The Perceptions of Online Community College Instructors Regarding the Most Effective Collaborative Instructional, Content Specific, and Social Interaction Learning Strategies to Help Online Students Succeed
Date of Award
Doctor of Education (EdD)
Phillip Pendley, EdD
Tod Burnett, EdD,
George Giokaris, EdD
Purpose. The purpose of this phenomenological study was to discover what collaborative instructional, content specific, and social interaction learning strategies online community college instructors perceive to be most effective in helping students succeed.
Methodology. Data were collected through interviews and review of artifacts. The target population consisted of online community college instructors in southern California. Twelve participants from three community colleges were chosen using both criterion and convenience sampling procedures.
Findings. Most online community college instructors apply a variety of collaborative instructional strategies through shared discussions, relevant group projects for content specific learning, and community building interaction between instructor and students and among students aiming to effectively increase student success.
Conclusions. The participants in this study concurred that collaborative instructional, content-specific learning, and instructor-student and student-student collaboration were effective tools to increase student success. Although participants reported using various methods of collaboration, data collected demonstrated collaboration beyond personal introductions and discussions of content was constrained by student preparedness, limited motivation to work with others, and lack of experience using collaborative technology.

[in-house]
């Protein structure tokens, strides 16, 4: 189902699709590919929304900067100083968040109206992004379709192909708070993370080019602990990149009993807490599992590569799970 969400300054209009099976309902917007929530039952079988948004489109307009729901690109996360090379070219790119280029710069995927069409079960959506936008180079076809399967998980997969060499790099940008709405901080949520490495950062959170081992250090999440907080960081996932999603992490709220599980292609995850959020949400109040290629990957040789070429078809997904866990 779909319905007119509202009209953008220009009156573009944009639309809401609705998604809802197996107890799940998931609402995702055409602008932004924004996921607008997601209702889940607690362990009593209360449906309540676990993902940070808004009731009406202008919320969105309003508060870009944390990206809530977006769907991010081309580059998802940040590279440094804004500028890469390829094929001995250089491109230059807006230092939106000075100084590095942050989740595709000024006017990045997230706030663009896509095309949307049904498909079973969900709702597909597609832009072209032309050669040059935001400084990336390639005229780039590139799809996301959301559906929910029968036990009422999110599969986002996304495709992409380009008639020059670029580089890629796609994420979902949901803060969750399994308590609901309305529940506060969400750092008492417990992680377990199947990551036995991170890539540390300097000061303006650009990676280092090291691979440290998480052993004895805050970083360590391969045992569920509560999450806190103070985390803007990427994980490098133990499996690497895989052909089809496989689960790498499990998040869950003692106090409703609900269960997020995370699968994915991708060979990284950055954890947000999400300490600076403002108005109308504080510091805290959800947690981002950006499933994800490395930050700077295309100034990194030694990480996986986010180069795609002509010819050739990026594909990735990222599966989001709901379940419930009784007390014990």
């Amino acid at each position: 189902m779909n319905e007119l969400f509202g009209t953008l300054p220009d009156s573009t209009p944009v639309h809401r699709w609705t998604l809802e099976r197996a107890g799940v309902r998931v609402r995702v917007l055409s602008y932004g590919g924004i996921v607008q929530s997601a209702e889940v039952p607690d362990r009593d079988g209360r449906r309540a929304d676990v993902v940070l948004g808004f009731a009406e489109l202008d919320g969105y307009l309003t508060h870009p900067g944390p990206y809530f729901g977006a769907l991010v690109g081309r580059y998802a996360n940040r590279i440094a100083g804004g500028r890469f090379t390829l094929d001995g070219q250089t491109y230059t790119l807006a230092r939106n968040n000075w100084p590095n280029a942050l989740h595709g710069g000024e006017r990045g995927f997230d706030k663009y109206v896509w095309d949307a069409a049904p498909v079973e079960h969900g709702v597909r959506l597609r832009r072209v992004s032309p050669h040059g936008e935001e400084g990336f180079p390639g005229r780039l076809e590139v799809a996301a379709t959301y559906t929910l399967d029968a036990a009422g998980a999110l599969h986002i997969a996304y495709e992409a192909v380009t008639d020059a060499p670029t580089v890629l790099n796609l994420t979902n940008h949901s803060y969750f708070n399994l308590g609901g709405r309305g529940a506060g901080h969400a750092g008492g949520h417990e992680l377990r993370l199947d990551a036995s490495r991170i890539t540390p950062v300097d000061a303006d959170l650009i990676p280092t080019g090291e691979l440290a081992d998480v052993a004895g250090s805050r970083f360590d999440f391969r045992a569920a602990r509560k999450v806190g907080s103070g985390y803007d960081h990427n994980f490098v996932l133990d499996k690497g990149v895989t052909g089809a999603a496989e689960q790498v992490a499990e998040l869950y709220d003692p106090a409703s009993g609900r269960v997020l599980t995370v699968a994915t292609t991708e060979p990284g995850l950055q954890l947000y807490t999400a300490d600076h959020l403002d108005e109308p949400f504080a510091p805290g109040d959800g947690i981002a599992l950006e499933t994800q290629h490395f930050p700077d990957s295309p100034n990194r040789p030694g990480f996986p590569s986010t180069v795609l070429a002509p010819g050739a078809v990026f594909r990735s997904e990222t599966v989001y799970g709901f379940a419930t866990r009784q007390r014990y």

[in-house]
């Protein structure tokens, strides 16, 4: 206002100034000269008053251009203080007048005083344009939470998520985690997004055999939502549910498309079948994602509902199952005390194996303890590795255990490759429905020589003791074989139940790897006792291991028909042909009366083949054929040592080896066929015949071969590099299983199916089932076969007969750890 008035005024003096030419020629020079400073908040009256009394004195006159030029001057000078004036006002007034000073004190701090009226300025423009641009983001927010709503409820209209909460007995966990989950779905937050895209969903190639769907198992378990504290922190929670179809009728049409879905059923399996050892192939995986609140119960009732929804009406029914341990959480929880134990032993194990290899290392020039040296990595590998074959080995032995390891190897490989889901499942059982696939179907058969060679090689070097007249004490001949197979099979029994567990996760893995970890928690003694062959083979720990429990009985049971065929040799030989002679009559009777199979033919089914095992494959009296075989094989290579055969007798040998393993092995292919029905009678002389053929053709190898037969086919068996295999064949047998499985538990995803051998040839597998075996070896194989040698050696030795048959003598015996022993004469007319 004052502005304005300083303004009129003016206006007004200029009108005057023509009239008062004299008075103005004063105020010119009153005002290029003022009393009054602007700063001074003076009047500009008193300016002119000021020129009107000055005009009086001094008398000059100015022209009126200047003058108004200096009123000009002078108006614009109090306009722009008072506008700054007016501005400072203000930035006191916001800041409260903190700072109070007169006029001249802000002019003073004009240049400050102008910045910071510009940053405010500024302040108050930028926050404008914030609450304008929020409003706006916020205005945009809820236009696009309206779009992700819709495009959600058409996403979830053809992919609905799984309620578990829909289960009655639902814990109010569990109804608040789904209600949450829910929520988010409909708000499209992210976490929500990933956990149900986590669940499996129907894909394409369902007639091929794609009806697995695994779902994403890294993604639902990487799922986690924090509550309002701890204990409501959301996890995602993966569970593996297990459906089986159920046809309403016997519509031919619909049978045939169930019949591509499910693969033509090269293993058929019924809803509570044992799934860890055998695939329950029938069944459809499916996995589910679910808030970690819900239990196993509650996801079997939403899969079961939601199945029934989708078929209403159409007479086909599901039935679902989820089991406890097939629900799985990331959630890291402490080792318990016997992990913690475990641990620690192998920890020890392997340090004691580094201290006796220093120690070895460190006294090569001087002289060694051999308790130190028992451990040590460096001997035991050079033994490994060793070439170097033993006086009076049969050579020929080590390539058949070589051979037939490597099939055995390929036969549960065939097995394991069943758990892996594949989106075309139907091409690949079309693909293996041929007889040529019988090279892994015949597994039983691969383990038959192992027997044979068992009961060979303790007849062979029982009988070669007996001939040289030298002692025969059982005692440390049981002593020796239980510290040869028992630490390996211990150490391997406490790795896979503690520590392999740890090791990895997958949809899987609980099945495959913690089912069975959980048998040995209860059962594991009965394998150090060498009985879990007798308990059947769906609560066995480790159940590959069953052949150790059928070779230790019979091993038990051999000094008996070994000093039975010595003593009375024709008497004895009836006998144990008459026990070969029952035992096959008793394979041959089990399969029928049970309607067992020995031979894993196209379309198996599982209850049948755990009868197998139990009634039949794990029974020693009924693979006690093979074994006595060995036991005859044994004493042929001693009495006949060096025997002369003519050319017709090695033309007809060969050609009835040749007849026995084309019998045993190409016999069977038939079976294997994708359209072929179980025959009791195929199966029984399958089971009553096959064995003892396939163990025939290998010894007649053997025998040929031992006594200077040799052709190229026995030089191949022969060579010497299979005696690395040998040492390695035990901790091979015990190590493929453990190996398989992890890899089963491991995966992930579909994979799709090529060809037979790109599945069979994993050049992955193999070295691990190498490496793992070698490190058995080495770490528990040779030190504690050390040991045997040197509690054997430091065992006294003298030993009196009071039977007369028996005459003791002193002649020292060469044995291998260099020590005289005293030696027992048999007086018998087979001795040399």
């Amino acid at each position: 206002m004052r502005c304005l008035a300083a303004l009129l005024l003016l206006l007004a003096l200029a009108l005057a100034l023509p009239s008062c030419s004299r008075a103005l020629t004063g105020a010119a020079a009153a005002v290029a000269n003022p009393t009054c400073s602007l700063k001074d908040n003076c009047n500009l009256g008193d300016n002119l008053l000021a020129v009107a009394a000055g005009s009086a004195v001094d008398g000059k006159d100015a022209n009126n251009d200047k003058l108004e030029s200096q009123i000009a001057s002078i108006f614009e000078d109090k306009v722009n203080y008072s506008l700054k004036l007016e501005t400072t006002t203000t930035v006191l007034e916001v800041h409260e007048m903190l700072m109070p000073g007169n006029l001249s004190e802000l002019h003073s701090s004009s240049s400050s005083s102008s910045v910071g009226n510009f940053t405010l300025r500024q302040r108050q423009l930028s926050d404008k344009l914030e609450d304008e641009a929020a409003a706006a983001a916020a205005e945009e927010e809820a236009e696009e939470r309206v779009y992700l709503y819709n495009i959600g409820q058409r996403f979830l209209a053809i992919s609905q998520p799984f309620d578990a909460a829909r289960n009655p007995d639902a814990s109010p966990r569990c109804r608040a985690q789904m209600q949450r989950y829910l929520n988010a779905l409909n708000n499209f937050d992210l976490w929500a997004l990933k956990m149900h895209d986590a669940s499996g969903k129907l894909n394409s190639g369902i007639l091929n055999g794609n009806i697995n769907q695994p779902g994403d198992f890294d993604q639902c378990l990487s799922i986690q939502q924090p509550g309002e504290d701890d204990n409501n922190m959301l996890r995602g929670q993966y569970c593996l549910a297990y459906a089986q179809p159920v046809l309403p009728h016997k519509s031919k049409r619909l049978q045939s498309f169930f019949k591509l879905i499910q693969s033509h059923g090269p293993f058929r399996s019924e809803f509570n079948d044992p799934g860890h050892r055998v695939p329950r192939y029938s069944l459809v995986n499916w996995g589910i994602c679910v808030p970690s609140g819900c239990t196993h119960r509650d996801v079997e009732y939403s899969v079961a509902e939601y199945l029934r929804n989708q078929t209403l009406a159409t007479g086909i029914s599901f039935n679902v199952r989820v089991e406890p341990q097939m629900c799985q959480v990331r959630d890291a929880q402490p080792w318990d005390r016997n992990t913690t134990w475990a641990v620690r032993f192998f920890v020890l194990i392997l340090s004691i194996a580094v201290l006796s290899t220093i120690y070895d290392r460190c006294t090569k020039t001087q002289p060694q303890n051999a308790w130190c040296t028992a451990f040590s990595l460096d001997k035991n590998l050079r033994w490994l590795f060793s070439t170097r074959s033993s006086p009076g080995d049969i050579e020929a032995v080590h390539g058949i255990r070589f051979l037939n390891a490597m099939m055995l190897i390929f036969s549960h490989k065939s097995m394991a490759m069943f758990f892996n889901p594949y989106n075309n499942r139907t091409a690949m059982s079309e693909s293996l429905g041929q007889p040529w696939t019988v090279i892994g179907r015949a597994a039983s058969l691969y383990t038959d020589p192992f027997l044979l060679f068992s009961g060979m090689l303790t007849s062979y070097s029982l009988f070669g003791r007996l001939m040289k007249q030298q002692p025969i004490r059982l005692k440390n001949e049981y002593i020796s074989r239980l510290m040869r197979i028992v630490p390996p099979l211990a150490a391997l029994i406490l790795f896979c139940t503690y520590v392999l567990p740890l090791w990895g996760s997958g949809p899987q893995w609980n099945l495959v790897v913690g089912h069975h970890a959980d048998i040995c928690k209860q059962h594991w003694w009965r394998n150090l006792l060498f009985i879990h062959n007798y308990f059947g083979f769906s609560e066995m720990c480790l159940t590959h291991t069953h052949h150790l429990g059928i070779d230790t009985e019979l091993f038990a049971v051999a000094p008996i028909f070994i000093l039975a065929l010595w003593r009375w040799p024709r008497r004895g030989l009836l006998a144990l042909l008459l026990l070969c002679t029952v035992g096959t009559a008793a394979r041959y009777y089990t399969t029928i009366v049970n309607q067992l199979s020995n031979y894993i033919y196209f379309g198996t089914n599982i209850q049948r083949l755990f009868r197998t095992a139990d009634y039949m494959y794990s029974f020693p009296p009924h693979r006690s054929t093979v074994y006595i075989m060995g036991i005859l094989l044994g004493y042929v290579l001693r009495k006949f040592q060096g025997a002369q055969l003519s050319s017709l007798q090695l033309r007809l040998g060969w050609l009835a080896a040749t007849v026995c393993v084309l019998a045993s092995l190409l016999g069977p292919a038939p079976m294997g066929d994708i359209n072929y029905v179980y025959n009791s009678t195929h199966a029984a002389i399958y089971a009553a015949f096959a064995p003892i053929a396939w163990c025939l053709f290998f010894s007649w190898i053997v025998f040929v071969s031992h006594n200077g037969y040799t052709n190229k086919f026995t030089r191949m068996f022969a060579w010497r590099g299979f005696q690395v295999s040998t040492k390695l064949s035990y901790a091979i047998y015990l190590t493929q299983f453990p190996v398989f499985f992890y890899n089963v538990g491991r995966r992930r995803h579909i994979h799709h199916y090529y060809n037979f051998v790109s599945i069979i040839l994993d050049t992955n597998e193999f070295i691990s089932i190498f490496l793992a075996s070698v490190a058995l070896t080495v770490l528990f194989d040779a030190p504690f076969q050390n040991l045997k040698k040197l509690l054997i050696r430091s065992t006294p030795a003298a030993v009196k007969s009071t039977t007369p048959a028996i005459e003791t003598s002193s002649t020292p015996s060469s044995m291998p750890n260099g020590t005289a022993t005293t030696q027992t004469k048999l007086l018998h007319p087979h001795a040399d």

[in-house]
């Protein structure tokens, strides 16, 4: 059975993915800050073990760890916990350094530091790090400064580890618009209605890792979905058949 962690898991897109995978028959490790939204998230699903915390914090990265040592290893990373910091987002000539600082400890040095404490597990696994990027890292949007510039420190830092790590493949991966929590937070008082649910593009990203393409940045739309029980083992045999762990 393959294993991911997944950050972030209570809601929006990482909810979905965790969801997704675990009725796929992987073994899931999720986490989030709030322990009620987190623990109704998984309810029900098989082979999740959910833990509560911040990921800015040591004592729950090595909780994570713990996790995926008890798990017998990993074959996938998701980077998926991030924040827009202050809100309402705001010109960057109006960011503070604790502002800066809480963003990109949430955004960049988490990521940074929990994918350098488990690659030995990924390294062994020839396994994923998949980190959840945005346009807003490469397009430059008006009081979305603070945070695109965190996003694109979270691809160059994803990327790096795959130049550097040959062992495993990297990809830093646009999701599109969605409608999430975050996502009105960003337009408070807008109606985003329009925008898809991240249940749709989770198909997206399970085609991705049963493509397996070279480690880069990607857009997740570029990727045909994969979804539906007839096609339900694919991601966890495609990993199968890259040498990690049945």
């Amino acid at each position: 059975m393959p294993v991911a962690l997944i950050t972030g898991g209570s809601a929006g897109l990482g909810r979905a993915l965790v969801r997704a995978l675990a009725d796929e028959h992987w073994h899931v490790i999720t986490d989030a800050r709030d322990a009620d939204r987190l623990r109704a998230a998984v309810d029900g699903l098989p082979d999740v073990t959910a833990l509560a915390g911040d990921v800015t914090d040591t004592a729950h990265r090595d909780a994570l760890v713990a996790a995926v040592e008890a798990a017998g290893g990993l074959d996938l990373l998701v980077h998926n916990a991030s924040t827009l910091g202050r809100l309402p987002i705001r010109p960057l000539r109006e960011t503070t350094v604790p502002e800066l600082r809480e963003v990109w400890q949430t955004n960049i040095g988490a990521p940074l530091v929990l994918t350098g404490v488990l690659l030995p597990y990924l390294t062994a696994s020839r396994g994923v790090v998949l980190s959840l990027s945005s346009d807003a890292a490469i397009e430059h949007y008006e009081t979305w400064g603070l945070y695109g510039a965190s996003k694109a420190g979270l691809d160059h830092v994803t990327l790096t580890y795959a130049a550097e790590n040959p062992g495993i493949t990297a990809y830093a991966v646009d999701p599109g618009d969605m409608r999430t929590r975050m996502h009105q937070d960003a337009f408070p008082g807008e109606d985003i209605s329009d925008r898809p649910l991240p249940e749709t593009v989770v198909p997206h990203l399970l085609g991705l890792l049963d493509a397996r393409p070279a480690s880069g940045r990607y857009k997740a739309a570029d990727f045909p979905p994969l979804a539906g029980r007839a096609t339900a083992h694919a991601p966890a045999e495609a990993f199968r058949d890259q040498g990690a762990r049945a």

Recommendations. Although the research revealed online faculty used collaborative instructional strategies and perceived them to be an effective tool to help students succeed, it was apparent more work needs to be done to facilitate collaboration and strengthen the concept of learning communities. Faculty training for online instructors should no longer be left to trial and error, but formal training programs on the value and implementation of collaboration need to be strengthened. Study data showed facilitating collaboration, particularly in group projects and content discussions, was a challenge for most faculty due to varying degrees of student preparedness and the need for better collaboration technology tools.
Curry, Maureen, "The Perceptions of Online Community College Instructors Regarding the Most Effective Collaborative Instructional, Content Specific, and Social Interaction Learning Strategies to Help Online Students Succeed" (2019). Dissertations. 274.